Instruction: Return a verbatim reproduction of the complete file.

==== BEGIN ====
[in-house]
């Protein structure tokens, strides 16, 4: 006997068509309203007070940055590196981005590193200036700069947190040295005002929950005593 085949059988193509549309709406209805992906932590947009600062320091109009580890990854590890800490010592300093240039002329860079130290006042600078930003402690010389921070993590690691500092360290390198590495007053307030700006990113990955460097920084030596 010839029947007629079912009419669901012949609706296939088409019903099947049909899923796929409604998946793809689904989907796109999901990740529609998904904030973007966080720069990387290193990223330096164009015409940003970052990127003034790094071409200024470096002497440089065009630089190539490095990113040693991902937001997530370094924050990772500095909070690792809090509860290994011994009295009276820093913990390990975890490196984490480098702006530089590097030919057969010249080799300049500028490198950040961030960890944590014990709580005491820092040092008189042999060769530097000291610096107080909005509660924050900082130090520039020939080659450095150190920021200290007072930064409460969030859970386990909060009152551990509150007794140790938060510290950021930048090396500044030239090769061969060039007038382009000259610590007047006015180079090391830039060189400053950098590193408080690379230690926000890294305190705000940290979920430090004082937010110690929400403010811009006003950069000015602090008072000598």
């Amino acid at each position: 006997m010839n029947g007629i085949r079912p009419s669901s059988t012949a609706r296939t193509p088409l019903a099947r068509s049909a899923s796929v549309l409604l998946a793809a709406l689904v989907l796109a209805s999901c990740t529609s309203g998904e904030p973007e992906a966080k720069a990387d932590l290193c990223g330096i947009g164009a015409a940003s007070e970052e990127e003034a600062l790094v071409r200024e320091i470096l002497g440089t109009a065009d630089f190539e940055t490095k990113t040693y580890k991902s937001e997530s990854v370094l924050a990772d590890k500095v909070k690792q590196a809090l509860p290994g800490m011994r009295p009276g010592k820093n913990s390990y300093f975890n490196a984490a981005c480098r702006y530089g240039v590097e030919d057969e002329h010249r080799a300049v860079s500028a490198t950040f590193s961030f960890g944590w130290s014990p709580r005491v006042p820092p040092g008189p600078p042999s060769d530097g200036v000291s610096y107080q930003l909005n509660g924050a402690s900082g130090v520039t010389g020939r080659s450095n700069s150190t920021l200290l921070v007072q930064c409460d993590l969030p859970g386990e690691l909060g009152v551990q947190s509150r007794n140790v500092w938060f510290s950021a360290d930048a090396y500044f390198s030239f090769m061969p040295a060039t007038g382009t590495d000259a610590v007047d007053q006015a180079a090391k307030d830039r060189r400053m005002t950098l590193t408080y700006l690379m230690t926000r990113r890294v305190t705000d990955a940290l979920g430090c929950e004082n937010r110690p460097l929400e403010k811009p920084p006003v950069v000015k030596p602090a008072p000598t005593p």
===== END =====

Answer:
[in-house]
């Protein structure tokens, strides 16, 4: 006997068509309203007070940055590196981005590193200036700069947190040295005002929950005593 085949059988193509549309709406209805992906932590947009600062320091109009580890990854590890800490010592300093240039002329860079130290006042600078930003402690010389921070993590690691500092360290390198590495007053307030700006990113990955460097920084030596 010839029947007629079912009419669901012949609706296939088409019903099947049909899923796929409604998946793809689904989907796109999901990740529609998904904030973007966080720069990387290193990223330096164009015409940003970052990127003034790094071409200024470096002497440089065009630089190539490095990113040693991902937001997530370094924050990772500095909070690792809090509860290994011994009295009276820093913990390990975890490196984490480098702006530089590097030919057969010249080799300049500028490198950040961030960890944590014990709580005491820092040092008189042999060769530097000291610096107080909005509660924050900082130090520039020939080659450095150190920021200290007072930064409460969030859970386990909060009152551990509150007794140790938060510290950021930048090396500044030239090769061969060039007038382009000259610590007047006015180079090391830039060189400053950098590193408080690379230690926000890294305190705000940290979920430090004082937010110690929400403010811009006003950069000015602090008072000598």
């Amino acid at each position: 006997m010839n029947g007629i085949r079912p009419s669901s059988t012949a609706r296939t193509p088409l019903a099947r068509s049909a899923s796929v549309l409604l998946a793809a709406l689904v989907l796109a209805s999901c990740t529609s309203g998904e904030p973007e992906a966080k720069a990387d932590l290193c990223g330096i947009g164009a015409a940003s007070e970052e990127e003034a600062l790094v071409r200024e320091i470096l002497g440089t109009a065009d630089f190539e940055t490095k990113t040693y580890k991902s937001e997530s990854v370094l924050a990772d590890k500095v909070k690792q590196a809090l509860p290994g800490m011994r009295p009276g010592k820093n913990s390990y300093f975890n490196a984490a981005c480098r702006y530089g240039v590097e030919d057969e002329h010249r080799a300049v860079s500028a490198t950040f590193s961030f960890g944590w130290s014990p709580r005491v006042p820092p040092g008189p600078p042999s060769d530097g200036v000291s610096y107080q930003l909005n509660g924050a402690s900082g130090v520039t010389g020939r080659s450095n700069s150190t920021l200290l921070v007072q930064c409460d993590l969030p859970g386990e690691l909060g009152v551990q947190s509150r007794n140790v500092w938060f510290s950021a360290d930048a090396y500044f390198s030239f090769m061969p040295a060039t007038g382009t590495d000259a610590v007047d007053q006015a180079a090391k307030d830039r060189r400053m005002t950098l590193t408080y700006l690379m230690t926000r990113r890294v305190t705000d990955a940290l979920g430090c929950e004082n937010r110690p460097l929400e403010k811009p920084p006003v950069v000015k030596p602090a008072p000598t005593p």